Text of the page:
As the country opens up to get back to work—for now—Americans are adjusting to their new workday, reports Wunderman Thompson Intelligence, (WTI) the futures think tank and innovation unit at Wunderman Thompson.
For many, WTI says, COVID-19 has radically changed the topography of a typical workday. And while businesses in many states have just or are starting to reopen, WTI says, “it’s unlikely that the workday is going to snap back to the way it was pre-pandemic. The corporate world is looking to a new future—one with a new commute, office space and schedule.”
One reason for this is numerous employers and employees are worried about commuting on public transportation, as the number of coronavirus cases seems to be spiking in numerous states.
As a solution, some companies are going virtual—permanently. Most of us have heard that companies like Twitter, Square and Facebook are doing that. TWI cites Shopify’s CEO Tobi Lutke’s tweet announcing, “Office centricity is over.” And that Shopify was going “digital by default…The future of the office is to act as an on-ramp to the same digital workplace that you can access from your #WFH setup.”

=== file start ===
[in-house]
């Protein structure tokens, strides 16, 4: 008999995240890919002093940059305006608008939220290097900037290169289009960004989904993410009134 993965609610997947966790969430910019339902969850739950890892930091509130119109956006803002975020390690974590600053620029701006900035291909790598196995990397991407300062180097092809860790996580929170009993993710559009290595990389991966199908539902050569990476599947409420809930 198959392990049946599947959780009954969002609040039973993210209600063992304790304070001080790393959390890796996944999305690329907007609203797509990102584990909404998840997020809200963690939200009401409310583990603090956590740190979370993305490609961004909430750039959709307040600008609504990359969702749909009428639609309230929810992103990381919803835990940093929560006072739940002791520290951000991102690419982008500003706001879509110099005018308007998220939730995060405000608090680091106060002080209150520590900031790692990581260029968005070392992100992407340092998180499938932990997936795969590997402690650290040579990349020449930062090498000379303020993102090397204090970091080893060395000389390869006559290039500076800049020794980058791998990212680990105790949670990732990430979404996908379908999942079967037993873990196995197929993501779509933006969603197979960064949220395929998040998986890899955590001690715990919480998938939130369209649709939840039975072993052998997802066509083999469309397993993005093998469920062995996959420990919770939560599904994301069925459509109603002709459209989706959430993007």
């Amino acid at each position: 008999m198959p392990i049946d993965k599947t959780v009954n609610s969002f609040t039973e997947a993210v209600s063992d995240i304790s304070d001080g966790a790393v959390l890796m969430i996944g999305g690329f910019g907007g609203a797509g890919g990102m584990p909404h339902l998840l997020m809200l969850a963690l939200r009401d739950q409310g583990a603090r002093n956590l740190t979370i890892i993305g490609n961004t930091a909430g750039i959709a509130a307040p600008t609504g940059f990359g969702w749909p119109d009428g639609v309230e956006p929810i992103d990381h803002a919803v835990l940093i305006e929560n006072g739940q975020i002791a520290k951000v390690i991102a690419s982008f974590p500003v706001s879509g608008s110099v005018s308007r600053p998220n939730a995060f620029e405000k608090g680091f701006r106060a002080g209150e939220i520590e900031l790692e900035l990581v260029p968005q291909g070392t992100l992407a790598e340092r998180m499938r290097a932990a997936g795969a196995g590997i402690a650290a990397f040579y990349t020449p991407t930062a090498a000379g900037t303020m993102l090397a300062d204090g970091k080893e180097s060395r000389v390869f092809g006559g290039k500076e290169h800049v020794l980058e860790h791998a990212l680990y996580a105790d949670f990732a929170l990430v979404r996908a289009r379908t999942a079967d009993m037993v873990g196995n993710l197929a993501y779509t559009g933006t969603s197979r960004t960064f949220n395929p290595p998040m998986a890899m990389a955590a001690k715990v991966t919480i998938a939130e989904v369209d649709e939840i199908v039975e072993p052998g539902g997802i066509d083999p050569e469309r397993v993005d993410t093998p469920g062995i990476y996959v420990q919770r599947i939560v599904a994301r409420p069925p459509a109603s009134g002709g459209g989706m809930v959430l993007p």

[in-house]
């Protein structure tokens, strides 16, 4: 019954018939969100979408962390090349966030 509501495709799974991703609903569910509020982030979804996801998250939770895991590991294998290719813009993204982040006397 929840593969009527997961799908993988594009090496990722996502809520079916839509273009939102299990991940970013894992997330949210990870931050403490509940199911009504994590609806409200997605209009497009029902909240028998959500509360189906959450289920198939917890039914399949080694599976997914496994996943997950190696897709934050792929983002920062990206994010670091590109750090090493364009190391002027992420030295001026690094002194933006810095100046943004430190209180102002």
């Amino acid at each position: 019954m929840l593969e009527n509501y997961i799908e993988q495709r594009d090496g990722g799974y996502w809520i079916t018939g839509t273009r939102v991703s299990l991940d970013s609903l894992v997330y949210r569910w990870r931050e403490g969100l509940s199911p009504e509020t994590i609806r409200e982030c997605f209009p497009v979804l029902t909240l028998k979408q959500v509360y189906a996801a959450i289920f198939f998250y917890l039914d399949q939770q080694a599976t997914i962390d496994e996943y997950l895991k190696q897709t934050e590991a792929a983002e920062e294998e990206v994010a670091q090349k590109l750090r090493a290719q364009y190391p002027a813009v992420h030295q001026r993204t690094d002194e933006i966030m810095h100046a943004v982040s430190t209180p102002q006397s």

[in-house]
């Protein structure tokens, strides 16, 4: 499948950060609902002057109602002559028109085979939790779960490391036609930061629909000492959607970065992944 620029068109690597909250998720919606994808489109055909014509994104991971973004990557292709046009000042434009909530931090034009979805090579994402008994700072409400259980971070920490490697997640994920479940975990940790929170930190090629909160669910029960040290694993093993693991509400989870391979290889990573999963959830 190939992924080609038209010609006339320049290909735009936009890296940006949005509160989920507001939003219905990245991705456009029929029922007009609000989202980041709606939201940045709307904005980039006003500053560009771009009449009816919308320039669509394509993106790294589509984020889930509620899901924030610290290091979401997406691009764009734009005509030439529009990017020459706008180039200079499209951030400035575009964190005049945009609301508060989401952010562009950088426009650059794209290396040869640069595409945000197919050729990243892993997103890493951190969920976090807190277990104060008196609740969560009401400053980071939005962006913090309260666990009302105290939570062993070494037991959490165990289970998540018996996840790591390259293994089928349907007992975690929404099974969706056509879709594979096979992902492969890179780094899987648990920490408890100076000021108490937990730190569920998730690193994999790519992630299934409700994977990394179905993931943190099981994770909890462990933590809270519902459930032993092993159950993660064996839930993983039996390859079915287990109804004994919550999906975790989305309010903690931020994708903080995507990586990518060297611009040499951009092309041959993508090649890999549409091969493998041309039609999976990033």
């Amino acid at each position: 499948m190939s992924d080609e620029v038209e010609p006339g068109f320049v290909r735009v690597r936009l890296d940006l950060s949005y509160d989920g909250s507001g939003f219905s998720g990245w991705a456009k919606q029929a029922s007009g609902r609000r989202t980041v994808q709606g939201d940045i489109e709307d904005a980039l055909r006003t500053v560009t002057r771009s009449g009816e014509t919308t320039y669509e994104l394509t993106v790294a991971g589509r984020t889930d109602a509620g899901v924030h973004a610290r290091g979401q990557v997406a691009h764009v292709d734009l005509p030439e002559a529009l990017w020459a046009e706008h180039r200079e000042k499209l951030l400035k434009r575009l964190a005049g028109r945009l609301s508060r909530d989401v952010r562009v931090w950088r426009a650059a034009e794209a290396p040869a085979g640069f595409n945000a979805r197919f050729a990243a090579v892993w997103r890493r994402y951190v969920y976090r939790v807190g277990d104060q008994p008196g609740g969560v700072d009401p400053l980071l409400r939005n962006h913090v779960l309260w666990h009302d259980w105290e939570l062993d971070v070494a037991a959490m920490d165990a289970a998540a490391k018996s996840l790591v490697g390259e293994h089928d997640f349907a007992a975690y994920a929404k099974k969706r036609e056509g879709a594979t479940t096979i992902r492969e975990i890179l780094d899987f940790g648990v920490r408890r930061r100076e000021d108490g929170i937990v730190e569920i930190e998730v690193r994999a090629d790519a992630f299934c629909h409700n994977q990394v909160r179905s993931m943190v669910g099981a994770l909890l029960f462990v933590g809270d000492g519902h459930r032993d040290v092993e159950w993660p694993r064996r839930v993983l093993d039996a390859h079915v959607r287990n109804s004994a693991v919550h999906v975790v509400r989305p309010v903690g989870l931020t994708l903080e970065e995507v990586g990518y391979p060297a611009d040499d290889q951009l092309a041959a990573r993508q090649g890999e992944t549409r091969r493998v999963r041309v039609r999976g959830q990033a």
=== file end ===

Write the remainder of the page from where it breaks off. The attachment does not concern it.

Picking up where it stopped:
Work schedules, too, are being rethought. The Prime Minister of New Zealand has suggested that a 4-day work week could be the way forward. No matter how many days people need to work, WTI suggests, “The new workday will be about flexibility—going into the office when it’s necessary, not as a matter of course, with working hours shifting as daily schedules become less linear.”
We can’t shrug and wish COVID-19 away. You need to start thinking about how your small business can become a workplace of the future? Can you transform into a virtual company? Are you comfortable with that? If not, why not? If you expect people to come into an office, how will you maintain proper social distancing? How will your employees get to work? What about business travel.
So many questions, I know, without a lot of answers. But you need to formulate a strategy that protects you, your staff and your small business.